Bikers We Meet Along the Way: My Friend Frank

By Barr Soltis

I like telling stories and like all storytellers who tell about their personal adventures, there are some listeners who believe that the story is real. There are others, however, who believe that the storyteller is hallucinating. Then, there are some who are convinced that the storyteller has told the same story so many times that he/she actually believes it to be true. This is my story, and I'm sticking to it.

Back in about 1997, I sat in a familiar bar in Mesilla, New Mexico. After the Civil War and until 1882, the building across the street that now houses a gift shop was the county courthouse and jail. It was there that Henry McCarty (Billy the Kid) was tried, convicted and sentenced to die by hanging on April 13, 1881 for the murder of Sheriff William J. Brady. Billy was taken back to the courthouse in Lincoln, NM where he later escaped. Eventually, he was tracked down and killed by Sheriff Pat Garrett.

This bar was a popular hang out for bikers. You never knew if you were sitting next to an outlaw motorcycle gang member (read Banditos), a wanna-bee, or an Assistant U.S. Attorney from El Paso. However, on this particular day I engaged conversation with a crusty old guy named Frank Hines who was sitting at the bar beside me. Frank was personable and, little by little, revealed a few details of his sordid past . . ..

Frank was employed as a contract pilot for an air cargo company that was based in El Paso. However, as we spoke it became clear that Frank had more adventures and stories than I did. He told me that he had been a contract pilot for Air America (covertly owned and operated by the CIA) in Southeast Asia during the Viet Nam war.

Frank said that he later delivered �stuff� to Nicaragua and had previously been a pilot-smuggler of electronics from the United States to Mexico. He also told me that he had made �runs� to South America for Operation Snowcap, which was a Drug Enforcement Administration (DEA) initiative.

It did not take me long to figure out why he had initially hesitated to say much about his past. It was because no one ever believed him. The more we talked and the more we listened we both knew that our respective stories of our adventures that occurred outside of the Continental United States were neither made up stories nor hallucinations, they really happened. Our experiences were similar and our friendship grew because of this bond.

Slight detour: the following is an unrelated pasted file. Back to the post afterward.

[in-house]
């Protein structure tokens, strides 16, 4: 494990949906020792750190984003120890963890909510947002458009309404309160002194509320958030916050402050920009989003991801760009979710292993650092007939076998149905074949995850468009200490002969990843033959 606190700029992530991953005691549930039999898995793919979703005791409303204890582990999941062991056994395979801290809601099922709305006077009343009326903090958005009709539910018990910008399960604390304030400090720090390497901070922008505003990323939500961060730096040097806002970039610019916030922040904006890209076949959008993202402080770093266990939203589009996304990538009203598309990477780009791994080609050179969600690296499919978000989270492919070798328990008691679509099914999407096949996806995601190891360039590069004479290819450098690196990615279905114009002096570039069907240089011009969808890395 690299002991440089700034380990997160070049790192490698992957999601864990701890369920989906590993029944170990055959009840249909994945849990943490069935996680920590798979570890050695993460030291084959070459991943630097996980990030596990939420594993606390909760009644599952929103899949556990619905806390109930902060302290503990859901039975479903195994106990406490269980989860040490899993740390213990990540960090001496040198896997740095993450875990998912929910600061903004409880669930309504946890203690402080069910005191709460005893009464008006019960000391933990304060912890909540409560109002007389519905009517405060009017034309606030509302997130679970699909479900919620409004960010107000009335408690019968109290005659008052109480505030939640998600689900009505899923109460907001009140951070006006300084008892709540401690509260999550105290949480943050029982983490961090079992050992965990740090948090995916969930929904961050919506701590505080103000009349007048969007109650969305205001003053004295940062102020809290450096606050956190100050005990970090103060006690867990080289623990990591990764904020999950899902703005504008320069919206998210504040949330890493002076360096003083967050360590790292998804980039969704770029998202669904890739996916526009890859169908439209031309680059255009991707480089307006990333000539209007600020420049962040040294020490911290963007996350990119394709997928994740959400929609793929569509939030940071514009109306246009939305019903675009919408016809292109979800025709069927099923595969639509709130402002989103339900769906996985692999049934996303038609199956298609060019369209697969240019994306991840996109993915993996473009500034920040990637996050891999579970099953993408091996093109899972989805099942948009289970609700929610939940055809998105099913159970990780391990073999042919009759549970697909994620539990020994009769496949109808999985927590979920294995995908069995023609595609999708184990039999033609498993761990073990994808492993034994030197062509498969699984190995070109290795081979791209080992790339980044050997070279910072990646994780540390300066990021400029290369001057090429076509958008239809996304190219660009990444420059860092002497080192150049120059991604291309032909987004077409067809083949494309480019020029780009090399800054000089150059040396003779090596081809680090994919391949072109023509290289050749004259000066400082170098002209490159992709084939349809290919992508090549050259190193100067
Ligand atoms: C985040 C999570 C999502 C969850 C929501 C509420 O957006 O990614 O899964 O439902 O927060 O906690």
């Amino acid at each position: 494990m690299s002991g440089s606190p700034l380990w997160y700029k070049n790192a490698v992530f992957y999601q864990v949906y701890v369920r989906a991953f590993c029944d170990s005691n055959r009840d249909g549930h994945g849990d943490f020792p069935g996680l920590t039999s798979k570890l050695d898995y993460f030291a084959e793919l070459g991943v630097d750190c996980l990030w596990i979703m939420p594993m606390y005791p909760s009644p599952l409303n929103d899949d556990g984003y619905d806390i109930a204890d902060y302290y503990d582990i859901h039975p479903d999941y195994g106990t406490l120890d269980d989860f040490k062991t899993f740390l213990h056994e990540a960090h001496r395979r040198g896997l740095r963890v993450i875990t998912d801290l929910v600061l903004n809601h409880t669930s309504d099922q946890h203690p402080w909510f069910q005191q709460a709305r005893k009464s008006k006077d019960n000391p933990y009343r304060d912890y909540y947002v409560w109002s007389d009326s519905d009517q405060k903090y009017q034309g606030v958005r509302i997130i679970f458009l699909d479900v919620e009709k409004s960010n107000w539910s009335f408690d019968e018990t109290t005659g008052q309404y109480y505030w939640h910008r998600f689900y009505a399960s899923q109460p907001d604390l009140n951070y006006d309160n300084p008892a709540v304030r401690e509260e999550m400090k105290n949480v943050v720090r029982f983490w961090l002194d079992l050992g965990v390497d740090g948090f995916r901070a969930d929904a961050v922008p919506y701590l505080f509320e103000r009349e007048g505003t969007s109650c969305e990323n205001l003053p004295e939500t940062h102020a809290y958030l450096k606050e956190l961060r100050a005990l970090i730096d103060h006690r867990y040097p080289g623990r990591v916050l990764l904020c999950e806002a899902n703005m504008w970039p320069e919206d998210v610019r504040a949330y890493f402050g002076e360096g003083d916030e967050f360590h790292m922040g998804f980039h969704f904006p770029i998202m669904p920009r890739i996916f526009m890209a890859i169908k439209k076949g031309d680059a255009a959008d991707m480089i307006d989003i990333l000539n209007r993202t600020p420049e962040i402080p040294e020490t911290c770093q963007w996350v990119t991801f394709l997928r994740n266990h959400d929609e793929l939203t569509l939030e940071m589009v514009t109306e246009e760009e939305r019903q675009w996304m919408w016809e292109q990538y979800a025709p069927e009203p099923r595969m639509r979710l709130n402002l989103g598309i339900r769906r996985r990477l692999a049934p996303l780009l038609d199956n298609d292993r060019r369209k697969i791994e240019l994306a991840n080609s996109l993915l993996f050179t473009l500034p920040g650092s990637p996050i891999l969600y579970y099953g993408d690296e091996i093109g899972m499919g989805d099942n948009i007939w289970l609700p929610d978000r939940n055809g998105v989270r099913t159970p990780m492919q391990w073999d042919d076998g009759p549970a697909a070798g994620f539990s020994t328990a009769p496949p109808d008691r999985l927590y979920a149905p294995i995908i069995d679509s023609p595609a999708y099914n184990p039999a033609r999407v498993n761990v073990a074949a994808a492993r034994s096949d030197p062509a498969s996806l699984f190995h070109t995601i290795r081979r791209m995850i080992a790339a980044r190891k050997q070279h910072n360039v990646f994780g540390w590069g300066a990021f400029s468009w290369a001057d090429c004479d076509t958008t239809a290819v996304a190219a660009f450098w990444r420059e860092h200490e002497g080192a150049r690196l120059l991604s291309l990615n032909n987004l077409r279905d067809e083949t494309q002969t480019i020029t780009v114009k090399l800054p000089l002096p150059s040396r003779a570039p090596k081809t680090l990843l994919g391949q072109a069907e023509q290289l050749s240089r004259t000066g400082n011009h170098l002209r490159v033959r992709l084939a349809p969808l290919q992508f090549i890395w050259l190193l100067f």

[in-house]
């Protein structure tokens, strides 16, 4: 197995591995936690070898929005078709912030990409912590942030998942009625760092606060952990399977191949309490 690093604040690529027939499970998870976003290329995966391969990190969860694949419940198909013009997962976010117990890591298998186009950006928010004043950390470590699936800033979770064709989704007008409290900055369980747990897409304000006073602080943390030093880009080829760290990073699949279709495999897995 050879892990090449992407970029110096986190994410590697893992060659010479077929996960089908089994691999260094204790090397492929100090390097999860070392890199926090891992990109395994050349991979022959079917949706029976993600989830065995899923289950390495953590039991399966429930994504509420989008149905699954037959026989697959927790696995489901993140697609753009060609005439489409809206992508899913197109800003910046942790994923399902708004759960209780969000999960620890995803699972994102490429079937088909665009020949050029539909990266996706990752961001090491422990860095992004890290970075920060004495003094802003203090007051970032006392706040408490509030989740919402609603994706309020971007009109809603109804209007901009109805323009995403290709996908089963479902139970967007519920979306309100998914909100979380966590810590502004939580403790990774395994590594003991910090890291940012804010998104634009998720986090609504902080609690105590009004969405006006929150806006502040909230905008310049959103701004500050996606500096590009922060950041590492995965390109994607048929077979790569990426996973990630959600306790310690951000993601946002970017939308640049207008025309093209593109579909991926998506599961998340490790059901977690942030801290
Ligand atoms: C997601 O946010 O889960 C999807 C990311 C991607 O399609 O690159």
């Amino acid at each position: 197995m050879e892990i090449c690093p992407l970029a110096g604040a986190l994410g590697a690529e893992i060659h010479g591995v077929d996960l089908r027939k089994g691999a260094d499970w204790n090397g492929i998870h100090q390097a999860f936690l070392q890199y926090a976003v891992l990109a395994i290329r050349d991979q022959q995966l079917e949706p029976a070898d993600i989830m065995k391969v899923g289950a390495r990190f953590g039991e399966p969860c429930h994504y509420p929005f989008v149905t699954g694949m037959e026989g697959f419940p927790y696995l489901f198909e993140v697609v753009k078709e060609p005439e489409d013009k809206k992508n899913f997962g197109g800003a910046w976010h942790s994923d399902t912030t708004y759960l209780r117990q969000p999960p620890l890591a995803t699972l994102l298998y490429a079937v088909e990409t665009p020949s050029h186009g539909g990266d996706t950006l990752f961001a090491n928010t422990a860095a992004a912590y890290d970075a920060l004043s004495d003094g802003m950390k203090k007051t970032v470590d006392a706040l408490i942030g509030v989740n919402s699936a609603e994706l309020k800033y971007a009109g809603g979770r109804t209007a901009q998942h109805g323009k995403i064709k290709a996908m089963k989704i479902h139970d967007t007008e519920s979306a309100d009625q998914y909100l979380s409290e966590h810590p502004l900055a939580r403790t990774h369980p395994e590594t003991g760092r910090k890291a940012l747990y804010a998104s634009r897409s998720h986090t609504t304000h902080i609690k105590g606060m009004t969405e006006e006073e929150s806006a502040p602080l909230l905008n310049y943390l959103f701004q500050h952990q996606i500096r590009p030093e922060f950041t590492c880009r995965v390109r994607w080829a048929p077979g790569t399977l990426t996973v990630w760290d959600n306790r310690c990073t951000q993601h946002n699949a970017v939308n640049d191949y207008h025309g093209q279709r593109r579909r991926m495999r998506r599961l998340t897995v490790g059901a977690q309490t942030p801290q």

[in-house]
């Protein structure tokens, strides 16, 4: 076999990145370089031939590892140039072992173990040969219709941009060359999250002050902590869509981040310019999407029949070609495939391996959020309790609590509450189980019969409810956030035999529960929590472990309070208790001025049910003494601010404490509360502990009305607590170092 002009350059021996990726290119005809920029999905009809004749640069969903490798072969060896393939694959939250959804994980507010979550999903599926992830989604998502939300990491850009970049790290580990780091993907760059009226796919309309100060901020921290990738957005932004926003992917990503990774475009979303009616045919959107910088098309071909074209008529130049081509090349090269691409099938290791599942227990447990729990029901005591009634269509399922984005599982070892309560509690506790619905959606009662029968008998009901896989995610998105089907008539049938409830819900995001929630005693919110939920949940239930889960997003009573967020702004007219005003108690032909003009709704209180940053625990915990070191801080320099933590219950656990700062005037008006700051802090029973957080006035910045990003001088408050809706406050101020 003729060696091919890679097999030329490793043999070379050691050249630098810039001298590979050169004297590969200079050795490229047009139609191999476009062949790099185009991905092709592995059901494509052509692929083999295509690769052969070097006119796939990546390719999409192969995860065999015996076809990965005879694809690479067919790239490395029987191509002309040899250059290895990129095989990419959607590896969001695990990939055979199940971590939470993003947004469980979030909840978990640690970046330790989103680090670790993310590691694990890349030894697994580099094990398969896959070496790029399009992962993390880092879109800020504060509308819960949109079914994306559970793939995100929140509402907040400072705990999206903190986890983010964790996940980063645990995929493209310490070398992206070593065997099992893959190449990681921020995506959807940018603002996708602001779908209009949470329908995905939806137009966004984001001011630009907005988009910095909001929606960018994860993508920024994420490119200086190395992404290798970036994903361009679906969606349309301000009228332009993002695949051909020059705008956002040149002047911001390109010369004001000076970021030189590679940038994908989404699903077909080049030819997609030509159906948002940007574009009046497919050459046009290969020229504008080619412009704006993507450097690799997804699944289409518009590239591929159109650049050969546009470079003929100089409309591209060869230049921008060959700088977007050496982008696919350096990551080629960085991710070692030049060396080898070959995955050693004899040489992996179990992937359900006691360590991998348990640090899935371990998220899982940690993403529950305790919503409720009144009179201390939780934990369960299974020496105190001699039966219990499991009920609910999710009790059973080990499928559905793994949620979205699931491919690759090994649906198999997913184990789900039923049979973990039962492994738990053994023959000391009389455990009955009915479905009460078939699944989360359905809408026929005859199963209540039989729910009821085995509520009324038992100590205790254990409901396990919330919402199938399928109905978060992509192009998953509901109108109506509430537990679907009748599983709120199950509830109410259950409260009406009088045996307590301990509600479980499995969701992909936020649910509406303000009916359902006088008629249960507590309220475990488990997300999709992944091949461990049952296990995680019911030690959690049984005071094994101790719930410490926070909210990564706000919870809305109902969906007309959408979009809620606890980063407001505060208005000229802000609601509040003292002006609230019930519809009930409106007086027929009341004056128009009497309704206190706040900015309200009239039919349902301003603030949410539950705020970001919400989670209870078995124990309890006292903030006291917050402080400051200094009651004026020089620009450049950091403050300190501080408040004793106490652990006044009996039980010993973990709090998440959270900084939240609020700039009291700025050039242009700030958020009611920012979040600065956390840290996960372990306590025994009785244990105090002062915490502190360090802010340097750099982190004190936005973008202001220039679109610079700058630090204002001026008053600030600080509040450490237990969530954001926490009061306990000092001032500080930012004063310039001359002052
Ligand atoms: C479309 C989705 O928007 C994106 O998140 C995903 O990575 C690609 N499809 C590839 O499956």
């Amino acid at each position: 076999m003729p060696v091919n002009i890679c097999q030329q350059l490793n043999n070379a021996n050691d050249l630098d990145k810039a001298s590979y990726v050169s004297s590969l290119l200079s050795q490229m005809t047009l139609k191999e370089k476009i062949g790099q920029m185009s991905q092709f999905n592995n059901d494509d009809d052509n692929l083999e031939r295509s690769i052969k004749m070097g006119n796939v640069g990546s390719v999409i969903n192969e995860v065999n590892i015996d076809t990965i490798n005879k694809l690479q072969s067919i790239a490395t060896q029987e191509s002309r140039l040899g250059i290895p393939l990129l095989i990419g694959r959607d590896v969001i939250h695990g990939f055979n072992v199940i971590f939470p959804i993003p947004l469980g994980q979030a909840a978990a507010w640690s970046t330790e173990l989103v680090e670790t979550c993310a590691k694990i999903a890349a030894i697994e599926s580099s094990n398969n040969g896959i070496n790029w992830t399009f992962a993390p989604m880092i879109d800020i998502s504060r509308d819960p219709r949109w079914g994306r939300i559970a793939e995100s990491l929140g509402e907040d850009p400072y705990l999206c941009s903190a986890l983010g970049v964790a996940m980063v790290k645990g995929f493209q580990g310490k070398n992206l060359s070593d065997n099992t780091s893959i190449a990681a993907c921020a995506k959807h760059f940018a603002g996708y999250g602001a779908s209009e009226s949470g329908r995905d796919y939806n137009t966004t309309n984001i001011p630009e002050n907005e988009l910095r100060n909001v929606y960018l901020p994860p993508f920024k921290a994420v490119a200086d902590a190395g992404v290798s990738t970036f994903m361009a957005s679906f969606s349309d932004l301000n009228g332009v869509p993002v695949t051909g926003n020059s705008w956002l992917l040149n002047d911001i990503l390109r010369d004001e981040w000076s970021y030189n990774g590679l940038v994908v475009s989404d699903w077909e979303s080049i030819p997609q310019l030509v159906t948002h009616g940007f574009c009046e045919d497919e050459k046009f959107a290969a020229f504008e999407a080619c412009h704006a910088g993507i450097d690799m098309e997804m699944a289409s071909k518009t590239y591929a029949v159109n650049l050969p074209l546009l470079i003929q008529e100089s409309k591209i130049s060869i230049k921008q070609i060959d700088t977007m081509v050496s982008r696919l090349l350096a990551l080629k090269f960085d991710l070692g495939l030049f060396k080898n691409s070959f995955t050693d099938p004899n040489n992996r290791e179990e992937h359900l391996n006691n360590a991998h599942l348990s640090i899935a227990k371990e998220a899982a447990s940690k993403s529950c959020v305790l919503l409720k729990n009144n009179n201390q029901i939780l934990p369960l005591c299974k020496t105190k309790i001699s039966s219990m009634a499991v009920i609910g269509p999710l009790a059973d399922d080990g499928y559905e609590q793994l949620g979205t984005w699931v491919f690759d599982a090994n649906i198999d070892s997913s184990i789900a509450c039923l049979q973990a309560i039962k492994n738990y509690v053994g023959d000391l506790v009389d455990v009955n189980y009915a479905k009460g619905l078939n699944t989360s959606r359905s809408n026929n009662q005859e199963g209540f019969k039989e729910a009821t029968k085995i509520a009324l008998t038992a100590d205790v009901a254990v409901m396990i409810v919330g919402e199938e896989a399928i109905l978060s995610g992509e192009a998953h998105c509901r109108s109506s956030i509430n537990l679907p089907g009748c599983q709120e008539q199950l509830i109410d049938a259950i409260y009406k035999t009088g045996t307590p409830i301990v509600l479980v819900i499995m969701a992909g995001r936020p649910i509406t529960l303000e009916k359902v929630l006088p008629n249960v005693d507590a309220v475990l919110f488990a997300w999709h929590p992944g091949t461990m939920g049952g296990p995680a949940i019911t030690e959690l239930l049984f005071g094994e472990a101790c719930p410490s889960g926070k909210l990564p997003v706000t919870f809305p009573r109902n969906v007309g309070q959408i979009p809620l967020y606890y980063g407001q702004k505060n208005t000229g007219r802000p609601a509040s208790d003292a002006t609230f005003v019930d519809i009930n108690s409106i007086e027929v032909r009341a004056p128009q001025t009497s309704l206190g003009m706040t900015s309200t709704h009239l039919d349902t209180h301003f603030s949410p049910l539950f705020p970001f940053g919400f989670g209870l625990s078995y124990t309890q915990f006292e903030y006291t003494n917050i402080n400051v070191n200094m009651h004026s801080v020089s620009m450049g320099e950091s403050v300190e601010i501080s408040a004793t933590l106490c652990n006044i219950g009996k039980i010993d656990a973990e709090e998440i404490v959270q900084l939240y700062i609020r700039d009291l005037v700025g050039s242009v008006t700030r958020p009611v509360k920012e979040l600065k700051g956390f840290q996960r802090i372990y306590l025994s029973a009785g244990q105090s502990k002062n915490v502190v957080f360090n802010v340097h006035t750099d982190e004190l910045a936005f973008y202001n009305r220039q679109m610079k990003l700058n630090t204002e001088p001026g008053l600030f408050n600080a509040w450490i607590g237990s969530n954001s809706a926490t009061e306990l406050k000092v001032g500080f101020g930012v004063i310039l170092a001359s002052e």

Although I took his word as spoken, I think that Frank still wanted to provide validation. That is why he showed me a copy of the Air America Association's membership roster that included his name. He even showed me videos of himself at some of the DEA Operation Snowcap locations in South America. Frank was the real deal!

Riding with Frank was both an adventure and an experience. For one, Frank could never pass a bar without stopping in for a beer, he would drive 30 mph in a 45 mph zone, rode on the lane dividing line, but somehow made it home alive. I think that Frank was a born pilot and ground transportation was just a necessity for him.

After I left El Paso in late 1998, Frank told me that he had gotten a job as a contract pilot flying cargo planes in Africa. We have lost touch and I miss my old friend and his stories.

I hope that you enjoyed my story, which by the way, is true. The point to be made is that I have always been more comfortable as a semi-loner and this choice had afforded me the opportunity to befriend a number of individuals. So, the next time you are sitting in an eating establishment or a sleazy bar, do not be afraid to talk to strangers. Who knows, you just may meet my friend Frank.

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